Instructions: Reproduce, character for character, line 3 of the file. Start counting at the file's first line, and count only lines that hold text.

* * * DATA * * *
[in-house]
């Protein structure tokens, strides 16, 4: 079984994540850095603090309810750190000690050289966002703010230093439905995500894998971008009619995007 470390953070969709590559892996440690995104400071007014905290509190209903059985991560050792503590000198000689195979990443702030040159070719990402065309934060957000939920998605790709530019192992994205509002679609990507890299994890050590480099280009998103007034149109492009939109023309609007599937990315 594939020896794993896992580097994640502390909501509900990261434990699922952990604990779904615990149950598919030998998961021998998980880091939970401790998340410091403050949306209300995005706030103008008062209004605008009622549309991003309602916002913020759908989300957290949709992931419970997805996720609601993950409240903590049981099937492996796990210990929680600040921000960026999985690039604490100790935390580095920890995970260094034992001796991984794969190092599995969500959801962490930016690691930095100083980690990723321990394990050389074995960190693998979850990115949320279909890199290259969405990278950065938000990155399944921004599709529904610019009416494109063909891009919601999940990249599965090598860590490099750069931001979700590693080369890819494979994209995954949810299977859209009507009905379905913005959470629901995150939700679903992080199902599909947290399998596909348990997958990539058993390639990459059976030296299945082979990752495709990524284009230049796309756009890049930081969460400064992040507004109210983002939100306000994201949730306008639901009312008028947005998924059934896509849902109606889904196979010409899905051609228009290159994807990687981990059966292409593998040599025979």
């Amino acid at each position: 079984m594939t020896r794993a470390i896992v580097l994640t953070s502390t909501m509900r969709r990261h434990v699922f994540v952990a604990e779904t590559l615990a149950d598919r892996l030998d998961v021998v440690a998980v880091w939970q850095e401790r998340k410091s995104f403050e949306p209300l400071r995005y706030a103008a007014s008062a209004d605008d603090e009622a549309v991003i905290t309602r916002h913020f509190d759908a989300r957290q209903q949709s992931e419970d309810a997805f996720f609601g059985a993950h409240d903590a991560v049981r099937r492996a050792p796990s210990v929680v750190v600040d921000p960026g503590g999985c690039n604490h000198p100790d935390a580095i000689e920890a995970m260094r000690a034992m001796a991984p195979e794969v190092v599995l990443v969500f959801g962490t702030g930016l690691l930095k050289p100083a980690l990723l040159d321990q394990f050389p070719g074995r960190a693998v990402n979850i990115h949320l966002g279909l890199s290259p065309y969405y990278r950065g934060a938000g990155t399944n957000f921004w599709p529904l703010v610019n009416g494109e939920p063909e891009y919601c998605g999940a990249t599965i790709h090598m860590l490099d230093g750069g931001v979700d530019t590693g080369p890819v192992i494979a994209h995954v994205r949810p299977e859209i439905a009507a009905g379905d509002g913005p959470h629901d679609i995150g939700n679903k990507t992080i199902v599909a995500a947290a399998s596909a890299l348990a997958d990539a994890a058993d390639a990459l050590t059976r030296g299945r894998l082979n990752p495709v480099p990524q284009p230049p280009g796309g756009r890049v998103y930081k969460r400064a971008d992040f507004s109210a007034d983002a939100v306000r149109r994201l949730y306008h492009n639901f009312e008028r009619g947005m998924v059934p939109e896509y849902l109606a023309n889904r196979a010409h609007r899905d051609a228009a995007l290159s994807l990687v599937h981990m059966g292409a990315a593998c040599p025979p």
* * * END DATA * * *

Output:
């Amino acid at each position: 079984m594939t020896r794993a470390i896992v580097l994640t953070s502390t909501m509900r969709r990261h434990v699922f994540v952990a604990e779904t590559l615990a149950d598919r892996l030998d998961v021998v440690a998980v880091w939970q850095e401790r998340k410091s995104f403050e949306p209300l400071r995005y706030a103008a007014s008062a209004d605008d603090e009622a549309v991003i905290t309602r916002h913020f509190d759908a989300r957290q209903q949709s992931e419970d309810a997805f996720f609601g059985a993950h409240d903590a991560v049981r099937r492996a050792p796990s210990v929680v750190v600040d921000p960026g503590g999985c690039n604490h000198p100790d935390a580095i000689e920890a995970m260094r000690a034992m001796a991984p195979e794969v190092v599995l990443v969500f959801g962490t702030g930016l690691l930095k050289p100083a980690l990723l040159d321990q394990f050389p070719g074995r960190a693998v990402n979850i990115h949320l966002g279909l890199s290259p065309y969405y990278r950065g934060a938000g990155t399944n957000f921004w599709p529904l703010v610019n009416g494109e939920p063909e891009y919601c998605g999940a990249t599965i790709h090598m860590l490099d230093g750069g931001v979700d530019t590693g080369p890819v192992i494979a994209h995954v994205r949810p299977e859209i439905a009507a009905g379905d509002g913005p959470h629901d679609i995150g939700n679903k990507t992080i199902v599909a995500a947290a399998s596909a890299l348990a997958d990539a994890a058993d390639a990459l050590t059976r030296g299945r894998l082979n990752p495709v480099p990524q284009p230049p280009g796309g756009r890049v998103y930081k969460r400064a971008d992040f507004s109210a007034d983002a939100v306000r149109r994201l949730y306008h492009n639901f009312e008028r009619g947005m998924v059934p939109e896509y849902l109606a023309n889904r196979a010409h609007r899905d051609a228009a995007l290159s994807l990687v599937h981990m059966g292409a990315a593998c040599p025979p």